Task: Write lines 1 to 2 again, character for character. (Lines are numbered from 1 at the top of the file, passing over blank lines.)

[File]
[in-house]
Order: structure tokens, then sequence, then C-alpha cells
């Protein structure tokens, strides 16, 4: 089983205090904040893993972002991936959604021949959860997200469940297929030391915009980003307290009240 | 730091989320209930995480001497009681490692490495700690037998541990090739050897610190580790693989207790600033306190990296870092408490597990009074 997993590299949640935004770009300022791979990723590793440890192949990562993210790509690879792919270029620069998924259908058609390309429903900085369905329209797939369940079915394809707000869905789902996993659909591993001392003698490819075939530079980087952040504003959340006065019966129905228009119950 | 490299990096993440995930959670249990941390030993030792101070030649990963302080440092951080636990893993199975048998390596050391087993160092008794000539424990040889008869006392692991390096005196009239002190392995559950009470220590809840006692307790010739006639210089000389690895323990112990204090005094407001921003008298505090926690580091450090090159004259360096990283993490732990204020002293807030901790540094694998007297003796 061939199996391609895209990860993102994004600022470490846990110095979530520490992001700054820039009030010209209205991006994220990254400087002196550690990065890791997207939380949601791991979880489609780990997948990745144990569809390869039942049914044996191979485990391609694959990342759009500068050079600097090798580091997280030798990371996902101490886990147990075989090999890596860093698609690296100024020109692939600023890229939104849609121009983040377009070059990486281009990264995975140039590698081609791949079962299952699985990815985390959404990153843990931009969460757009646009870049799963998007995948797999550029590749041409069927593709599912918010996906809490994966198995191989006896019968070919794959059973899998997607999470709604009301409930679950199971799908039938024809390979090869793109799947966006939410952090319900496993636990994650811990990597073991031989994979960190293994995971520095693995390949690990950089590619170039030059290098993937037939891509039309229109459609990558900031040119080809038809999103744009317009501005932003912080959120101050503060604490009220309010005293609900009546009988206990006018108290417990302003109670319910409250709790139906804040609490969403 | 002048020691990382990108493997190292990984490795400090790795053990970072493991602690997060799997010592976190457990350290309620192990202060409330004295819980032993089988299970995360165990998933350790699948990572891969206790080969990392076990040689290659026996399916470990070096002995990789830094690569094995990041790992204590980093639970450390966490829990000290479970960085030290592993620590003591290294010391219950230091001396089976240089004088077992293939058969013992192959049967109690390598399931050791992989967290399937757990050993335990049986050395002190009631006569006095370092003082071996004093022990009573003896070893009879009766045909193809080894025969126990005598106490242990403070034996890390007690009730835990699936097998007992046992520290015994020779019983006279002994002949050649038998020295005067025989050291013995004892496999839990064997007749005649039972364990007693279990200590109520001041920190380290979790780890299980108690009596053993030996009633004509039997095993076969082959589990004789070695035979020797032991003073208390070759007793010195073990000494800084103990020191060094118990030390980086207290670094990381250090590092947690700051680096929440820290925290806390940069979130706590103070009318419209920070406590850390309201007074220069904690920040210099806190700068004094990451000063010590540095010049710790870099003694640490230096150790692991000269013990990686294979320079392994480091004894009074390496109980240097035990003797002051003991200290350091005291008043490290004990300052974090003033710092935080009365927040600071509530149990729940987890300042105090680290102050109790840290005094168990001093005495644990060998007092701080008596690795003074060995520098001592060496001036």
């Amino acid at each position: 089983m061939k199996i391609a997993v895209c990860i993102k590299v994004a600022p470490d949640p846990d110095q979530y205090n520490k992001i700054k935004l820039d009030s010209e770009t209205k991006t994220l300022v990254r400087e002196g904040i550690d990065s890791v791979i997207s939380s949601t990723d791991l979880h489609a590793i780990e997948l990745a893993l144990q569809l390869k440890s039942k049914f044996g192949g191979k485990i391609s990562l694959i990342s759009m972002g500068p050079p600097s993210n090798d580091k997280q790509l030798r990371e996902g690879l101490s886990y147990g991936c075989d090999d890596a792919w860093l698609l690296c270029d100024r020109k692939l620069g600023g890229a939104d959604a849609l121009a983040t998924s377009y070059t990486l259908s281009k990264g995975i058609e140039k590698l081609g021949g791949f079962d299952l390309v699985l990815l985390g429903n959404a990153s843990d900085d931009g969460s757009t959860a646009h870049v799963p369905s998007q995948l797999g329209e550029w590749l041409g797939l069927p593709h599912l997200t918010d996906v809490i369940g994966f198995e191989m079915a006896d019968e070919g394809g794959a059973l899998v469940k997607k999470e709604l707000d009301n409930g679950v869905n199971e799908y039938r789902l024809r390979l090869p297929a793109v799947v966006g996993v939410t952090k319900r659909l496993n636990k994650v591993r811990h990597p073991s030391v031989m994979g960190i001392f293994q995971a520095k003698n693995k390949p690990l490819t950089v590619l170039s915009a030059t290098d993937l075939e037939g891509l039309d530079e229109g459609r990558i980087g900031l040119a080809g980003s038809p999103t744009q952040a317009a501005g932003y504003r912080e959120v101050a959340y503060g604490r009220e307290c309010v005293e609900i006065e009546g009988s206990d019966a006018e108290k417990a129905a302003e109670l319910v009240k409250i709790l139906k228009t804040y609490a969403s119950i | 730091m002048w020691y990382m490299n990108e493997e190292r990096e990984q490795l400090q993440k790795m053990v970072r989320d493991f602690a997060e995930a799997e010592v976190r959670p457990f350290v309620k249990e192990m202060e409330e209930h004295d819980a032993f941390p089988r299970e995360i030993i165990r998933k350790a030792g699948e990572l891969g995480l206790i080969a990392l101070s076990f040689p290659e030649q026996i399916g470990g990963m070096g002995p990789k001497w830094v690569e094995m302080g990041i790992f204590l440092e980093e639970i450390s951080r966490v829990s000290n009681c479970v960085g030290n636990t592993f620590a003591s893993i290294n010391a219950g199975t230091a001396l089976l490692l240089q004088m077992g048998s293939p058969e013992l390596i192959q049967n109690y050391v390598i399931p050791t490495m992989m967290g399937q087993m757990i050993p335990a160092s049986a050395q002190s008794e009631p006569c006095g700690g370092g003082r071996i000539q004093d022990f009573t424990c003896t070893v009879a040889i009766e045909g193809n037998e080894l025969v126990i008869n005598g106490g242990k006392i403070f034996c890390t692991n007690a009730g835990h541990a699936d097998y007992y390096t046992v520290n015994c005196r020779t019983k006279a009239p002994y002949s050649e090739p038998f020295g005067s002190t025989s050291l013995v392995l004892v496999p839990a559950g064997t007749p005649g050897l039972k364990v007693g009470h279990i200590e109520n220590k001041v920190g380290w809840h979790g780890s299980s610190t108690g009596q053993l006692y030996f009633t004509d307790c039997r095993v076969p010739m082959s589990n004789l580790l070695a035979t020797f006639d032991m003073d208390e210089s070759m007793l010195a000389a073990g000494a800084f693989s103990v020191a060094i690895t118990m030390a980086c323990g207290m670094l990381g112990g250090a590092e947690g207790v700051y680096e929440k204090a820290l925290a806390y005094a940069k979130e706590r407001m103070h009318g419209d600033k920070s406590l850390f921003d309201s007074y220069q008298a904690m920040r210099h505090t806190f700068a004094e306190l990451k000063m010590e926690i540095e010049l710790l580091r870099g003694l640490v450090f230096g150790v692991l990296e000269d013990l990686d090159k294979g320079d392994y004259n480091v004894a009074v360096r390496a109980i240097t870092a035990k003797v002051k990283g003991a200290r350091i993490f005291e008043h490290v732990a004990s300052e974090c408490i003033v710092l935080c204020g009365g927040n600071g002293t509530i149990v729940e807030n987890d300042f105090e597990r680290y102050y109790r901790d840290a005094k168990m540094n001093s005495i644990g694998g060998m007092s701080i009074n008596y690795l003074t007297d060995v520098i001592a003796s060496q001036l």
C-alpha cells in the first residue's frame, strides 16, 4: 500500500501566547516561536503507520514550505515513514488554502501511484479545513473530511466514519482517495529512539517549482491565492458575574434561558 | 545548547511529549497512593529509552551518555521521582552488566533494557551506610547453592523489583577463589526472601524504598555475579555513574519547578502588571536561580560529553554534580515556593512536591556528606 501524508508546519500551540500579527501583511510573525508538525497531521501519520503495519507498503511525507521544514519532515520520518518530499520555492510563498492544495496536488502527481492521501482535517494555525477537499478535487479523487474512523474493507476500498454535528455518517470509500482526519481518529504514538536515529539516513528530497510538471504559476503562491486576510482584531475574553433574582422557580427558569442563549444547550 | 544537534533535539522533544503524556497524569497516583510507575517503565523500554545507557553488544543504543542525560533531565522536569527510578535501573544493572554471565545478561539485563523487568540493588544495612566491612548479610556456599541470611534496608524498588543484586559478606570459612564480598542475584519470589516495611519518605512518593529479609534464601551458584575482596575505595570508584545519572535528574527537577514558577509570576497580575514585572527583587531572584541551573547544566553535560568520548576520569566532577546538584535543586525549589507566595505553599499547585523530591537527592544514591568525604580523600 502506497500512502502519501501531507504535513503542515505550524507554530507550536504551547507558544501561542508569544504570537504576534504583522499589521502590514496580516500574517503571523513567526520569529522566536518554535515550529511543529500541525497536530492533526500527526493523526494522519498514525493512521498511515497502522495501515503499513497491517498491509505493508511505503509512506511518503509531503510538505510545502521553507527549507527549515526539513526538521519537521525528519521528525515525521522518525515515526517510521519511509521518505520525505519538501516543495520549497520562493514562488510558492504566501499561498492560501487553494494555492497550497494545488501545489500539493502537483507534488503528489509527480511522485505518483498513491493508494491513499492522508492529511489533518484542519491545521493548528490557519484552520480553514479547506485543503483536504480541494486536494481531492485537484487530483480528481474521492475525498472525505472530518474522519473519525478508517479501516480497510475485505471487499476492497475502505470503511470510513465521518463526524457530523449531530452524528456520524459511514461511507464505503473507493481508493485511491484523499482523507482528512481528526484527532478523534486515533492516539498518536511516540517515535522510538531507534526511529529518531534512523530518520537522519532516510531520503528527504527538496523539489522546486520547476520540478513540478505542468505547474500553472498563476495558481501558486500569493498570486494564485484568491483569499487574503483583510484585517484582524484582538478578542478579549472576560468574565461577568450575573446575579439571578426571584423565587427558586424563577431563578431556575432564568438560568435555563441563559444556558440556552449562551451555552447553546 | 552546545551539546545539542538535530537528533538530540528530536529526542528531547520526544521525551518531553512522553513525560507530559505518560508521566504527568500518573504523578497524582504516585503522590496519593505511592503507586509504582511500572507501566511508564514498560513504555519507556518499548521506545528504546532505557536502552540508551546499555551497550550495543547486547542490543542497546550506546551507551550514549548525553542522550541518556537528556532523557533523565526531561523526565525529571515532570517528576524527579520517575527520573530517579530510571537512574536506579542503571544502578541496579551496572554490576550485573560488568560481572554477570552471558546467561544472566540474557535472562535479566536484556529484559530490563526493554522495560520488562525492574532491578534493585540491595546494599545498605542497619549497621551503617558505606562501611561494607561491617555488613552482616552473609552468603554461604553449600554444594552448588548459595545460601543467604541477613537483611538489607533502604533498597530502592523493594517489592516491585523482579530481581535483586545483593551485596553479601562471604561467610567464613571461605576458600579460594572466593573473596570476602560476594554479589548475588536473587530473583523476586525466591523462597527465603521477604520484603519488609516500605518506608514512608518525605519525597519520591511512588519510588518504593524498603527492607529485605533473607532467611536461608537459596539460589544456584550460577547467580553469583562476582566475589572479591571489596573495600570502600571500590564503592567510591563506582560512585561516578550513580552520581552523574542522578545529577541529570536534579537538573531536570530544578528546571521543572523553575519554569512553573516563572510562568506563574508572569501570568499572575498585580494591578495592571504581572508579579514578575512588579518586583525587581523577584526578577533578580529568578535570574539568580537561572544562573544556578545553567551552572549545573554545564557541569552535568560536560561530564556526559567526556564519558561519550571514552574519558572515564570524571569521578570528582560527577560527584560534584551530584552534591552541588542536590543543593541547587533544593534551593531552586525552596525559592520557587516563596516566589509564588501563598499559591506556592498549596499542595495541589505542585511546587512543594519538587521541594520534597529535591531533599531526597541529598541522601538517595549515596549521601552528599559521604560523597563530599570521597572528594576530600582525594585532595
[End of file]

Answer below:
[in-house]
Order: structure tokens, then sequence, then C-alpha cells